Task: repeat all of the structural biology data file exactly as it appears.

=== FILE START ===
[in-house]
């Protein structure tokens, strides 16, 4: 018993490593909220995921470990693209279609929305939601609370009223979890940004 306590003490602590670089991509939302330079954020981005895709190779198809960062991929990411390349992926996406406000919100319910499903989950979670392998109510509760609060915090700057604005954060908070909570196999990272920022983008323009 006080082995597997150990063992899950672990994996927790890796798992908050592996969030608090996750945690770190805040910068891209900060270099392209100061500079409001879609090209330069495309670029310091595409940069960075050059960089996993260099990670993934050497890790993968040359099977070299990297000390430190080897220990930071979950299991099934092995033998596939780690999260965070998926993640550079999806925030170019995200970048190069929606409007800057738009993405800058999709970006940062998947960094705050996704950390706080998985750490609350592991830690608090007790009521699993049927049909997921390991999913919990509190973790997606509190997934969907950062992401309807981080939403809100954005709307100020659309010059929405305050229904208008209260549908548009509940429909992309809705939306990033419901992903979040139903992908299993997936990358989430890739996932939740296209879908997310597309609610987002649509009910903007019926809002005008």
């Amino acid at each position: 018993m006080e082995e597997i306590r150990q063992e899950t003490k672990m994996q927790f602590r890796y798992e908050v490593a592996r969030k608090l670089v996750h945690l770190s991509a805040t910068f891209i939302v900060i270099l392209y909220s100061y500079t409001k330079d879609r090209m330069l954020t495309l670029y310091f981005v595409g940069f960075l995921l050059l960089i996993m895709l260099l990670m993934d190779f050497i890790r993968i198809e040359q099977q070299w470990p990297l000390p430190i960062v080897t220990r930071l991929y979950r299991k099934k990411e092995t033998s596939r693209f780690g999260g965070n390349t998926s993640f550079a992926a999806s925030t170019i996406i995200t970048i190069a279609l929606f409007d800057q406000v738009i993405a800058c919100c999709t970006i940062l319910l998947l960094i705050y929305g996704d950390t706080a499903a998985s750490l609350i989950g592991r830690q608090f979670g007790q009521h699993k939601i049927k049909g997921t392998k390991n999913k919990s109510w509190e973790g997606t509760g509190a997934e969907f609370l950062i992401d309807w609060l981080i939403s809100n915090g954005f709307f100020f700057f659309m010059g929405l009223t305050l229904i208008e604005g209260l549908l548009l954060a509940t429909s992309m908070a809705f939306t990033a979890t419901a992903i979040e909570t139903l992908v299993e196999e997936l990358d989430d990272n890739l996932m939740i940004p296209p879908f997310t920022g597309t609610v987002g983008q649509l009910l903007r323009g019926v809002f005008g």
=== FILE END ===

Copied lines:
[in-house]
């Protein structure tokens, strides 16, 4: 018993490593909220995921470990693209279609929305939601609370009223979890940004 306590003490602590670089991509939302330079954020981005895709190779198809960062991929990411390349992926996406406000919100319910499903989950979670392998109510509760609060915090700057604005954060908070909570196999990272920022983008323009 006080082995597997150990063992899950672990994996927790890796798992908050592996969030608090996750945690770190805040910068891209900060270099392209100061500079409001879609090209330069495309670029310091595409940069960075050059960089996993260099990670993934050497890790993968040359099977070299990297000390430190080897220990930071979950299991099934092995033998596939780690999260965070998926993640550079999806925030170019995200970048190069929606409007800057738009993405800058999709970006940062998947960094705050996704950390706080998985750490609350592991830690608090007790009521699993049927049909997921390991999913919990509190973790997606509190997934969907950062992401309807981080939403809100954005709307100020659309010059929405305050229904208008209260549908548009509940429909992309809705939306990033419901992903979040139903992908299993997936990358989430890739996932939740296209879908997310597309609610987002649509009910903007019926809002005008």
């Amino acid at each position: 018993m006080e082995e597997i306590r150990q063992e899950t003490k672990m994996q927790f602590r890796y798992e908050v490593a592996r969030k608090l670089v996750h945690l770190s991509a805040t910068f891209i939302v900060i270099l392209y909220s100061y500079t409001k330079d879609r090209m330069l954020t495309l670029y310091f981005v595409g940069f960075l995921l050059l960089i996993m895709l260099l990670m993934d190779f050497i890790r993968i198809e040359q099977q070299w470990p990297l000390p430190i960062v080897t220990r930071l991929y979950r299991k099934k990411e092995t033998s596939r693209f780690g999260g965070n390349t998926s993640f550079a992926a999806s925030t170019i996406i995200t970048i190069a279609l929606f409007d800057q406000v738009i993405a800058c919100c999709t970006i940062l319910l998947l960094i705050y929305g996704d950390t706080a499903a998985s750490l609350i989950g592991r830690q608090f979670g007790q009521h699993k939601i049927k049909g997921t392998k390991n999913k919990s109510w509190e973790g997606t509760g509190a997934e969907f609370l950062i992401d309807w609060l981080i939403s809100n915090g954005f709307f100020f700057f659309m010059g929405l009223t305050l229904i208008e604005g209260l549908l548009l954060a509940t429909s992309m908070a809705f939306t990033a979890t419901a992903i979040e909570t139903l992908v299993e196999e997936l990358d989430d990272n890739l996932m939740i940004p296209p879908f997310t920022g597309t609610v987002g983008q649509l009910l903007r323009g019926v809002f005008g």